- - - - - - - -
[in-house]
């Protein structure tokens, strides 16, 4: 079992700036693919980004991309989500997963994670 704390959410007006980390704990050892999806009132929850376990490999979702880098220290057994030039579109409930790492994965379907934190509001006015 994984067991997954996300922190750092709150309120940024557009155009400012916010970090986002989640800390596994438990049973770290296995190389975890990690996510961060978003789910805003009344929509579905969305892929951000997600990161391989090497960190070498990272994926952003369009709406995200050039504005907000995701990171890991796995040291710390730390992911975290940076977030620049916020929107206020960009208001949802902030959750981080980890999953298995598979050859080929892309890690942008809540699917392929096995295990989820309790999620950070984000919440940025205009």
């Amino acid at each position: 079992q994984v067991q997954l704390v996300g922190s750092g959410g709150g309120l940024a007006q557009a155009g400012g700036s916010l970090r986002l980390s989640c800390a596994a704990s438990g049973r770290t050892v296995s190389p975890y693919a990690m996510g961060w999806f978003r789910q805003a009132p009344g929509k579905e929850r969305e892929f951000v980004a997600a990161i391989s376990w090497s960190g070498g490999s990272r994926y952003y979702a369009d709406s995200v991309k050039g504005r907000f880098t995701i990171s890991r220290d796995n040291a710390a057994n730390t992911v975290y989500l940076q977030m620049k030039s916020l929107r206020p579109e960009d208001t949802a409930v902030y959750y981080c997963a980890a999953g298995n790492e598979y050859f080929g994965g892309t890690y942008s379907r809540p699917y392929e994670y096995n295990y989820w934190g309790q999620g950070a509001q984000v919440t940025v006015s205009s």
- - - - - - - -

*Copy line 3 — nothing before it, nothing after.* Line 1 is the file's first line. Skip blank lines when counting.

């Amino acid at each position: 079992q994984v067991q997954l704390v996300g922190s750092g959410g709150g309120l940024a007006q557009a155009g400012g700036s916010l970090r986002l980390s989640c800390a596994a704990s438990g049973r770290t050892v296995s190389p975890y693919a990690m996510g961060w999806f978003r789910q805003a009132p009344g929509k579905e929850r969305e892929f951000v980004a997600a990161i391989s376990w090497s960190g070498g490999s990272r994926y952003y979702a369009d709406s995200v991309k050039g504005r907000f880098t995701i990171s890991r220290d796995n040291a710390a057994n730390t992911v975290y989500l940076q977030m620049k030039s916020l929107r206020p579109e960009d208001t949802a409930v902030y959750y981080c997963a980890a999953g298995n790492e598979y050859f080929g994965g892309t890690y942008s379907r809540p699917y392929e994670y096995n295990y989820w934190g309790q999620g950070a509001q984000v919440t940025v006015s205009s």